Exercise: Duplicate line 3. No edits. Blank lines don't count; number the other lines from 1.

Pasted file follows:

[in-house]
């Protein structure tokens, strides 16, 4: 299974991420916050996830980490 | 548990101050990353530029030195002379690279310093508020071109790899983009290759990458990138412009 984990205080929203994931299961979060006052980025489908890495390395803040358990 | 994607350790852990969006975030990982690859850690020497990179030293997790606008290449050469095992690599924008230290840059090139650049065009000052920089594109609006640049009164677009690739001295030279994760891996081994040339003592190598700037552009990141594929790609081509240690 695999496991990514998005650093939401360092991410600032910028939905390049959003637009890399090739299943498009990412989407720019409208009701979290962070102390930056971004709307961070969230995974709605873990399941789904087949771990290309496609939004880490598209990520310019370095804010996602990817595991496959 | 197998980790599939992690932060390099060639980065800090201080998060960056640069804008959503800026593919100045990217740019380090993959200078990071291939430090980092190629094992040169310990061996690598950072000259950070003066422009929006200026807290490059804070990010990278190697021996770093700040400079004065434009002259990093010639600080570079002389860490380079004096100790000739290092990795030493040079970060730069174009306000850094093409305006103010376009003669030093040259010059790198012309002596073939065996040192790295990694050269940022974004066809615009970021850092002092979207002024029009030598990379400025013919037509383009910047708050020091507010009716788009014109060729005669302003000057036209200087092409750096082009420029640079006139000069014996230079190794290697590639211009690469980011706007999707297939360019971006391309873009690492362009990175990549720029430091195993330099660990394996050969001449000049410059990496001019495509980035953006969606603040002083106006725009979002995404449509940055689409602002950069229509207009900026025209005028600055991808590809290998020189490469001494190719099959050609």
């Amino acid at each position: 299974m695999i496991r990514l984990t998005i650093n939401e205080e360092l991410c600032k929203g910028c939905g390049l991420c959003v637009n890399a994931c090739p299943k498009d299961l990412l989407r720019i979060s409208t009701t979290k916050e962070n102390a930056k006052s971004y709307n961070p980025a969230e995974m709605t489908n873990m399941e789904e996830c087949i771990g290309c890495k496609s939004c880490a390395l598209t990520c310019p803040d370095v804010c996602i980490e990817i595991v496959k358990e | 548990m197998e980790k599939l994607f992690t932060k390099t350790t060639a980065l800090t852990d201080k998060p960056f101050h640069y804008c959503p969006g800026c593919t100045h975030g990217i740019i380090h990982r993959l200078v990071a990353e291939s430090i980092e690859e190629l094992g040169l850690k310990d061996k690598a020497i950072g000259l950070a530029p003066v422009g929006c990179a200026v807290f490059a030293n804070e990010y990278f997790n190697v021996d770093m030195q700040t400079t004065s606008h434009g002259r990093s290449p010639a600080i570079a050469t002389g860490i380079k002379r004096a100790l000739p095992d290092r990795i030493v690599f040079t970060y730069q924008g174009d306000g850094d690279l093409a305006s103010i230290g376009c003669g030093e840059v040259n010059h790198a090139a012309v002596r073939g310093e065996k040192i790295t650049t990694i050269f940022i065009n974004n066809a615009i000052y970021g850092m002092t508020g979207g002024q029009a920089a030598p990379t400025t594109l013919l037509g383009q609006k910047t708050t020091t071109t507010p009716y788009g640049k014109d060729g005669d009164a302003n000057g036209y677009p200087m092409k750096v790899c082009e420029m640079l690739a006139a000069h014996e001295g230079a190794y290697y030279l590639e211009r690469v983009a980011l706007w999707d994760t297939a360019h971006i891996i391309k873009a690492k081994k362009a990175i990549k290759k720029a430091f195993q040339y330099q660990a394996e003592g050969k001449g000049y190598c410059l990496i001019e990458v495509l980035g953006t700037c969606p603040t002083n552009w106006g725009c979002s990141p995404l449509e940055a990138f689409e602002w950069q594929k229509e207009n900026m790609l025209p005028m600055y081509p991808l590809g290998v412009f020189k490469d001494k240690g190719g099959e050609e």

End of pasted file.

């Amino acid at each position: 299974m695999i496991r990514l984990t998005i650093n939401e205080e360092l991410c600032k929203g910028c939905g390049l991420c959003v637009n890399a994931c090739p299943k498009d299961l990412l989407r720019i979060s409208t009701t979290k916050e962070n102390a930056k006052s971004y709307n961070p980025a969230e995974m709605t489908n873990m399941e789904e996830c087949i771990g290309c890495k496609s939004c880490a390395l598209t990520c310019p803040d370095v804010c996602i980490e990817i595991v496959k358990e | 548990m197998e980790k599939l994607f992690t932060k390099t350790t060639a980065l800090t852990d201080k998060p960056f101050h640069y804008c959503p969006g800026c593919t100045h975030g990217i740019i380090h990982r993959l200078v990071a990353e291939s430090i980092e690859e190629l094992g040169l850690k310990d061996k690598a020497i950072g000259l950070a530029p003066v422009g929006c990179a200026v807290f490059a030293n804070e990010y990278f997790n190697v021996d770093m030195q700040t400079t004065s606008h434009g002259r990093s290449p010639a600080i570079a050469t002389g860490i380079k002379r004096a100790l000739p095992d290092r990795i030493v690599f040079t970060y730069q924008g174009d306000g850094d690279l093409a305006s103010i230290g376009c003669g030093e840059v040259n010059h790198a090139a012309v002596r073939g310093e065996k040192i790295t650049t990694i050269f940022i065009n974004n066809a615009i000052y970021g850092m002092t508020g979207g002024q029009a920089a030598p990379t400025t594109l013919l037509g383009q609006k910047t708050t020091t071109t507010p009716y788009g640049k014109d060729g005669d009164a302003n000057g036209y677009p200087m092409k750096v790899c082009e420029m640079l690739a006139a000069h014996e001295g230079a190794y290697y030279l590639e211009r690469v983009a980011l706007w999707d994760t297939a360019h971006i891996i391309k873009a690492k081994k362009a990175i990549k290759k720029a430091f195993q040339y330099q660990a394996e003592g050969k001449g000049y190598c410059l990496i001019e990458v495509l980035g953006t700037c969606p603040t002083n552009w106006g725009c979002s990141p995404l449509e940055a990138f689409e602002w950069q594929k229509e207009n900026m790609l025209p005028m600055y081509p991808l590809g290998v412009f020189k490469d001494k240690g190719g099959e050609e």